Review: LOST IN THAILAND Worked at Home but Doesn't Travel Well

James Marsh, Asian Editor

Comic actor Xu Zheng's directorial debut broke a slew of box office records to become the most successful Chinese language film of all-time on home soil. But despite slick production values and a strong cast, Lost in Thailand is a private joke, funny only to a 1.3 billion-strong home crowd.

Xu Zheng made a name for himself as part of director Ning Hao's comedy ensemble, appearing in the smash hit caper movies Crazy Stone (2006) and Crazy Racer (2009), as well as Ning's still unreleased Western Sunshine (aka No Man's Land). Last year, Xu appeared in Pang Ho Cheung's Hong Kong hit Love in the Buff as Miriam Yeung's rich new boyfriend, but all of that is now firmly in his past, and he is likely to be known from now on as the writer-producer, director, and star of super-hit Lost in Thailand, which beat out stiff competition from Jackie Chan's CZ12 (aka Chinese Odyssey) to rule supreme at the Chinese box office over the holiday period.

The plot centres on two rival scientists from the same Beijing firm, Xu Lang (Xu) and Gao Bo (another Ning Hao favourite, Huang Bo), in a race against time to track down their boss, honeymooning in Northern Thailand. Xu has invented a new superfuel that is set to make him, or whoever secures Chairman Zhou's power of attorney first, a billionaire. So despite juggling a divorce and custody battle with his estranged wife, off he goes to Chiang Mai, with Gao on his tail. But, no sooner has he stepped aboard the plane, then things start going wrong. He loses the map to Zhou's whereabouts, breaks his phone and misplaces his passport, and in the spirit of slapstick capers of old, has no alternative but to team up with eccentric simpleton tourist BaoBao (Bao Quangqiang), a pancake chef with a sightseeing bucket list to complete, and a lucky cactus.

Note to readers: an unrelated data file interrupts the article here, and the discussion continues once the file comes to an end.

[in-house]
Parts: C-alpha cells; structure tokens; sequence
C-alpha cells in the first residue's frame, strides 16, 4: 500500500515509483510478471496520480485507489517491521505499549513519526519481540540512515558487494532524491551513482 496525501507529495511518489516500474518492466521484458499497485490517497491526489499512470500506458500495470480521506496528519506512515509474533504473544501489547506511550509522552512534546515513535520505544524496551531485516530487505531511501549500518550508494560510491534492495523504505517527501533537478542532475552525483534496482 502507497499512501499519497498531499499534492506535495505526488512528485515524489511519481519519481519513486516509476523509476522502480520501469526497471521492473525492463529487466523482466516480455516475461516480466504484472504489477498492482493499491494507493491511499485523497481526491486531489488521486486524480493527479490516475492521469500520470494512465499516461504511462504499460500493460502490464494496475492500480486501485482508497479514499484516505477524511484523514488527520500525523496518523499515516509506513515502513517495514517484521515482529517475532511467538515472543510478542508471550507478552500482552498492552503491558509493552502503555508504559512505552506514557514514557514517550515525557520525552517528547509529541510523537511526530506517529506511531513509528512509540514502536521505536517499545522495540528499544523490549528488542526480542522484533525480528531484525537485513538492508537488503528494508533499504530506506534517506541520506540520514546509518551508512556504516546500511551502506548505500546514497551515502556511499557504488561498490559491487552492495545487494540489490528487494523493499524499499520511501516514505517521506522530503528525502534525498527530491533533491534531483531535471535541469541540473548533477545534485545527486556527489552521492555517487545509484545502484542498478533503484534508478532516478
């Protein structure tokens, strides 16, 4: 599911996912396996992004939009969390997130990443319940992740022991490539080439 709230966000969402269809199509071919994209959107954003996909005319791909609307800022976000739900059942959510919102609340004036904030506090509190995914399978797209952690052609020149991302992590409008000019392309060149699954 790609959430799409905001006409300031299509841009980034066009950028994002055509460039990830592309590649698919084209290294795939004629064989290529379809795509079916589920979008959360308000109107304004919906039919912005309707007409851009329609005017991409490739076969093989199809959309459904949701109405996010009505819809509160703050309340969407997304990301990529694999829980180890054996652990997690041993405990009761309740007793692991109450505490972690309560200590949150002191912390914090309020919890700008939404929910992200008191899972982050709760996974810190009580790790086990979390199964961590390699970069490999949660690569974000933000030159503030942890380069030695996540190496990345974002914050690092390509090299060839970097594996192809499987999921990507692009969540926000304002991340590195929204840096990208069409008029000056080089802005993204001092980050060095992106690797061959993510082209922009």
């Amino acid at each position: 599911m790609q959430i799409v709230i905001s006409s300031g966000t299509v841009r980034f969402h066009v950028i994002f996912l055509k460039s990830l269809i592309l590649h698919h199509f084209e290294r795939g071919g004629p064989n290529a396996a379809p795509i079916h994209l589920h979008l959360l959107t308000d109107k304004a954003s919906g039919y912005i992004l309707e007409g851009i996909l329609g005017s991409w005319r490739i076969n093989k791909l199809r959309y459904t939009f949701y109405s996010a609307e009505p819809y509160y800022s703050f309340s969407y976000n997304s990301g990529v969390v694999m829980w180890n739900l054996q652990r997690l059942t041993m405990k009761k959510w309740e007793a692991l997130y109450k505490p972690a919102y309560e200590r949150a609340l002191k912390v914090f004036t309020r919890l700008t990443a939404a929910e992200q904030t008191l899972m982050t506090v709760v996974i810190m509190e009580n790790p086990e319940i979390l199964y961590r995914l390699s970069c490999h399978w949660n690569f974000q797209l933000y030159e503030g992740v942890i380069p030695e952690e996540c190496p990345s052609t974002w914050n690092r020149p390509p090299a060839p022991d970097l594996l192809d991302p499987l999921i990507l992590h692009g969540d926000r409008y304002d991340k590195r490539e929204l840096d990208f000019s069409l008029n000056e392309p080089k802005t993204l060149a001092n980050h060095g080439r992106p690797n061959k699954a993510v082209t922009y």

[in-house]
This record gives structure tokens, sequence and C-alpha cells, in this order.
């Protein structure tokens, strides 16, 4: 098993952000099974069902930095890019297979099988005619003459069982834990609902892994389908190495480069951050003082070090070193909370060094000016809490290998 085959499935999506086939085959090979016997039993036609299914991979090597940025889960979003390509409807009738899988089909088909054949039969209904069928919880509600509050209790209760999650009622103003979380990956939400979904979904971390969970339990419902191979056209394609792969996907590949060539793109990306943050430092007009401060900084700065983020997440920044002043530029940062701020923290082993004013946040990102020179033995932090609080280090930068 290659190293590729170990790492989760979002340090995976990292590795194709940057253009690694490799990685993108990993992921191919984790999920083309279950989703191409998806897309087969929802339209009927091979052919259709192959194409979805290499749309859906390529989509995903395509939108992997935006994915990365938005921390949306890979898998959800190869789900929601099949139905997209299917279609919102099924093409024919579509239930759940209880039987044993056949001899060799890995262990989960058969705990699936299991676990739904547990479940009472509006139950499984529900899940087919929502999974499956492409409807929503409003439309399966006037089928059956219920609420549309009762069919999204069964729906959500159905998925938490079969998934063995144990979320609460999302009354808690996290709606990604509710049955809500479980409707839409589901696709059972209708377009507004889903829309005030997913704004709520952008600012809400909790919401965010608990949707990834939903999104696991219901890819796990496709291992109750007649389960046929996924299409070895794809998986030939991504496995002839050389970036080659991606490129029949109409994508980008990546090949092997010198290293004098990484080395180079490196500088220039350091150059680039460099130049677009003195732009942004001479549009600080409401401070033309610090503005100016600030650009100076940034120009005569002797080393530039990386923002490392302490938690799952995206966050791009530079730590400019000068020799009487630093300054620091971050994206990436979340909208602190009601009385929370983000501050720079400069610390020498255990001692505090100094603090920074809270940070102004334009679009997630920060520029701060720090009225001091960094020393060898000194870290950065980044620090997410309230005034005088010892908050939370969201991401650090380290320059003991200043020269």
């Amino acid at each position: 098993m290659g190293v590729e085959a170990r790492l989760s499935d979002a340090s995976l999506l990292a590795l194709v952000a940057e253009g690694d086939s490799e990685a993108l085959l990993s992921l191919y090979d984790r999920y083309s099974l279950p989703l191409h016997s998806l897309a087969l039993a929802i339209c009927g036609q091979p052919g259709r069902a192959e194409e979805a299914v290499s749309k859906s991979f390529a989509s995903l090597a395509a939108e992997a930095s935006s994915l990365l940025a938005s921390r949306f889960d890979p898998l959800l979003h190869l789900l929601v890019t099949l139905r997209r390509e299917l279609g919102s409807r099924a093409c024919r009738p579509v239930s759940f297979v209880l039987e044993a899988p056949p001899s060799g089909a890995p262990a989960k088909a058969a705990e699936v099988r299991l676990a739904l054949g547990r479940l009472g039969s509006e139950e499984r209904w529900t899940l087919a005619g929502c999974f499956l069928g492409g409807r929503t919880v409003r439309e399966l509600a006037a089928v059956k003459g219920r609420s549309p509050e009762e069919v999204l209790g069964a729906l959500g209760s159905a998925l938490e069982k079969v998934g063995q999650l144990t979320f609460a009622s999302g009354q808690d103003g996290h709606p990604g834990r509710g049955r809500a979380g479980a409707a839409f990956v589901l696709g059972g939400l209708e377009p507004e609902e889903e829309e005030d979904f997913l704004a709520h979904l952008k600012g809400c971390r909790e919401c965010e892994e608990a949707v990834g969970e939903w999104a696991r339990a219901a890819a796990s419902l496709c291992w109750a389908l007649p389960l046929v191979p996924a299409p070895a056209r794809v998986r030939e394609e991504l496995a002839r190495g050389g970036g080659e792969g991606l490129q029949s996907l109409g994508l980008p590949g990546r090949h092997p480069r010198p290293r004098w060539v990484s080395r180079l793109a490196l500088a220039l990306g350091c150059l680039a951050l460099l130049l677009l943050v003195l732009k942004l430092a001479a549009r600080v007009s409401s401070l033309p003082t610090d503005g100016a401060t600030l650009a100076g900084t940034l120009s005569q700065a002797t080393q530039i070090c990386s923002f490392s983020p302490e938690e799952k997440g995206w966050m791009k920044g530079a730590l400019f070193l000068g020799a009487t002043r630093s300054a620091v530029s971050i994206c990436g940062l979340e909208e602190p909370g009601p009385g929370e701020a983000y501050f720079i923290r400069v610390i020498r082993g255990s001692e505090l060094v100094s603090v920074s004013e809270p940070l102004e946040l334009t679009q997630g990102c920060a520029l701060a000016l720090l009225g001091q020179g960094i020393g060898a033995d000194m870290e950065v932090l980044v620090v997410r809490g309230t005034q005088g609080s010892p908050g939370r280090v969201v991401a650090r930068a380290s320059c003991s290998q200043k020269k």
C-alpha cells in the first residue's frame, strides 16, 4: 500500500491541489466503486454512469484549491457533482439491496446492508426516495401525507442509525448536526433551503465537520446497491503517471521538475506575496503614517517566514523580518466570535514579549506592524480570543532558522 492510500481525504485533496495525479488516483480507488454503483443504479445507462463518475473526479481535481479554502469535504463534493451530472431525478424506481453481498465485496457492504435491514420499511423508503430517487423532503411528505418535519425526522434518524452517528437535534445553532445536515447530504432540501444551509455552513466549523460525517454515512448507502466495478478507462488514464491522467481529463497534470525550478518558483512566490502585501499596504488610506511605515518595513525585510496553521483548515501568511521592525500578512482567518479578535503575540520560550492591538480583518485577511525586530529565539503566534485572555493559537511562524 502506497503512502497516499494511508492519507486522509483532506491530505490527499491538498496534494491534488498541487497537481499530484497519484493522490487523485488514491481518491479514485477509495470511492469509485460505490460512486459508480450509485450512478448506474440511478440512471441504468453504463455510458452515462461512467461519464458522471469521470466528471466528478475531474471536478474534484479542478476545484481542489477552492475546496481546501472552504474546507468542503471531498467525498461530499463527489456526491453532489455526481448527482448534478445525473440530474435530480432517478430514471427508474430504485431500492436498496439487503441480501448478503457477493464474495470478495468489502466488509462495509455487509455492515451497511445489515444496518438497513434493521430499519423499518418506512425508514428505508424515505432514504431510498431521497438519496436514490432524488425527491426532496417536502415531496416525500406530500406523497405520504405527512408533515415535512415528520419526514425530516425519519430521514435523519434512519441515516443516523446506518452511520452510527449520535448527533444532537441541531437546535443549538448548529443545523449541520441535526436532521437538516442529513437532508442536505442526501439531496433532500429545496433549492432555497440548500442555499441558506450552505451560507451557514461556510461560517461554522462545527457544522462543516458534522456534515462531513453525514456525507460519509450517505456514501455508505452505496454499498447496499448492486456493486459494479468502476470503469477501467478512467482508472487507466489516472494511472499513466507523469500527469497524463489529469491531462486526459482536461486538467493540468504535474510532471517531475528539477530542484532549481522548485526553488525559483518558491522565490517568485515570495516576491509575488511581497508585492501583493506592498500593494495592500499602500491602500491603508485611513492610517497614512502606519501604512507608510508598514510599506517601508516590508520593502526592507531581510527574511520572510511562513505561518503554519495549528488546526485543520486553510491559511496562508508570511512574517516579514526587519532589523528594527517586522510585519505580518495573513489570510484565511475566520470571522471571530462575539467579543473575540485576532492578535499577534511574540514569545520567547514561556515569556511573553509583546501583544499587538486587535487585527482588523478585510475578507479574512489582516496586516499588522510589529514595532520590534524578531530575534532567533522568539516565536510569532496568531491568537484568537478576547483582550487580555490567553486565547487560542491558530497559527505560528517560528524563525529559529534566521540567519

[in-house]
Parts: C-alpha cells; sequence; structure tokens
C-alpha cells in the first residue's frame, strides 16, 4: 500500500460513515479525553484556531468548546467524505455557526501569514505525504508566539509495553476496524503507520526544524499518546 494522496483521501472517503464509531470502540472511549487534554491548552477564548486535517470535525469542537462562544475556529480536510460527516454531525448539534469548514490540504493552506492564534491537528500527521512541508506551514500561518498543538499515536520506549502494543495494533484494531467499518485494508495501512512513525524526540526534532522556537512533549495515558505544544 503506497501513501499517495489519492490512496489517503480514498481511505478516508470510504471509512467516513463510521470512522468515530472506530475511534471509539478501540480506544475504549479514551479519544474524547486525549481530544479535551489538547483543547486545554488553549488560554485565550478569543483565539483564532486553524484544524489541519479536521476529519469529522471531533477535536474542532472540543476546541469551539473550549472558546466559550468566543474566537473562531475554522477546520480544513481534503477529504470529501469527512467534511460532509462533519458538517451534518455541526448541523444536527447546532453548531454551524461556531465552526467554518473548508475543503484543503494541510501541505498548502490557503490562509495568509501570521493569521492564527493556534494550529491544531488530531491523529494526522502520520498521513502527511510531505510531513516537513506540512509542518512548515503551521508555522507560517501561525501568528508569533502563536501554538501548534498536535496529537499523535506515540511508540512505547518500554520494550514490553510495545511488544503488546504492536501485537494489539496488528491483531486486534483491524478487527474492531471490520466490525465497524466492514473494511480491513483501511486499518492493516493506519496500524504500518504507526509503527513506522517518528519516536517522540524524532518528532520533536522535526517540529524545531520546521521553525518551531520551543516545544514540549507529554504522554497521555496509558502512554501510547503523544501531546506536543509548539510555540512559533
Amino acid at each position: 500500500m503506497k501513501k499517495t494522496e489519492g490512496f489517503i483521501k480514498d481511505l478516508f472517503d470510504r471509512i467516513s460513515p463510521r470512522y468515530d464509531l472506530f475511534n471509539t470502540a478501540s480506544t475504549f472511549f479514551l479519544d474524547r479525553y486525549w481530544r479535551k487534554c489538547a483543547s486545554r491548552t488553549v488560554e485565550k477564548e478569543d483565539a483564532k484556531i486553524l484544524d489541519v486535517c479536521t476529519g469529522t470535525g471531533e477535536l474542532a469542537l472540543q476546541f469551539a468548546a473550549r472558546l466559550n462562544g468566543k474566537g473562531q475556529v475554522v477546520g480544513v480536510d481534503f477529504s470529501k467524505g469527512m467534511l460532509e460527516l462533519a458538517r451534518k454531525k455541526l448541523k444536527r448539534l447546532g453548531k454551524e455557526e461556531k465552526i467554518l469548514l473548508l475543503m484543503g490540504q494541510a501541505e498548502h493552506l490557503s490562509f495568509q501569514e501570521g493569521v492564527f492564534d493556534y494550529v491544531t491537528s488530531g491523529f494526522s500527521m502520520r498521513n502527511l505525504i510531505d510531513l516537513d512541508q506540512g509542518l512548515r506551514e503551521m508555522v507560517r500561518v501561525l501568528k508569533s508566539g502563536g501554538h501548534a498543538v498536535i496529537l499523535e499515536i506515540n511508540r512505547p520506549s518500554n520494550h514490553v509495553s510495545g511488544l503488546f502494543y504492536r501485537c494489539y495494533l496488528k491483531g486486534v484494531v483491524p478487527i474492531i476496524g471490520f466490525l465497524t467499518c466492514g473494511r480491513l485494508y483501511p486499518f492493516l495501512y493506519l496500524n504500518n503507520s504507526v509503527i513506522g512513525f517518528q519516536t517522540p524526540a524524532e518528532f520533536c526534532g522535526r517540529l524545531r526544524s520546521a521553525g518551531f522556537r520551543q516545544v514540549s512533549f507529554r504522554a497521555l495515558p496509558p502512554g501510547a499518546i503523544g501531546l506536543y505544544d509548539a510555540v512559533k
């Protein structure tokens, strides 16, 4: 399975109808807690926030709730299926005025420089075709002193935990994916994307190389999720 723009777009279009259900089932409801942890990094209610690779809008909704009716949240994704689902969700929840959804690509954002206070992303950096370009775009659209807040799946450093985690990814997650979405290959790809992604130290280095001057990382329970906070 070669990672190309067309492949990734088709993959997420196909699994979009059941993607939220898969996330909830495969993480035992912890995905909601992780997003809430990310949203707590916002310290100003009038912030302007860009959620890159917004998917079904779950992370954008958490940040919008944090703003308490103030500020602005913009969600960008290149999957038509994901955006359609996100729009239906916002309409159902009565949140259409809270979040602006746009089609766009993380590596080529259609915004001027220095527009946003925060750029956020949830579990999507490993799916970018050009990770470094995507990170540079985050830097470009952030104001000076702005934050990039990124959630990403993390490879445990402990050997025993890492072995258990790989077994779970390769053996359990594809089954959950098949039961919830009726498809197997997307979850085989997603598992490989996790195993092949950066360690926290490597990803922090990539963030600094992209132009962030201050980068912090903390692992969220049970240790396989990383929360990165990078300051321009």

While moments of Lost in Thailand are funny, the film's biggest problem is a script plucked from the 1980s, almost entirely built around coincidence, cliché and contrivance. Our three lead characters are also so wholly archetypal and devoid of originality that you can see every twist and turn of the story signposted from the opening moments. Xu is the serious, highly-strung, yet noble hero, who needs to spend more time with his family and do what's right with the limitless wealth he is on the verge of acquiring. Gao, meanwhile, is uptight, jealous and vengeful, always scheming ways to one-up his better-looking colleague, and while not adverse to moments of cartoon villainy, is only a life lesson or two away from becoming a decent guy. Baobao, conversely, is the simple-minded, wholesome mamma's boy from the countryside, whose deluded babblings veil an earnestness and wisdom from which everyone can benefit, if only he can get to grips with the fast pace of the modern world.

While the script (for which Xu is credited alongside two other writers) is shallow, predictable and trite, Xu's skills as a director are more successful. The film whips along at a brisk pace, captures the exotic locations well without resorting too much to travelogue money shots, and boasts some imaginative, eye-catching editing. It maintains a high energy level throughout, helped greatly by the extroverted performances of Xu's two co-stars, Huang and Bao, while taking the quiet, straight man role for himself.

Beyond that, there's little more to Lost in Thailand, which explains to some degree the film's success. It is so broad, inoffensive and accessible that it's easy to see how it has been embraced by so many people and taken so much money. That said, it is unlikely to perform the same feat elsewhere, as it lacks a creative or imaginative hook to convince non-Chinese audiences to overcome their fear of subtitles - a particularly high hurdle to overcome for comedies. 

Lost in Thailand makes an exciting case for Chinese film financiers to not shy away from contemporary themes and break away from martial arts dramas and period epics. Clearly,  local audiences are ready for something more relevant. That said, if China ever wants to become more than another Bollywood, and make films that really do rival Hollywood in their universal appeal, they need to try a little harder than this.

Around the Internet:
blog comments powered by Disqus
​​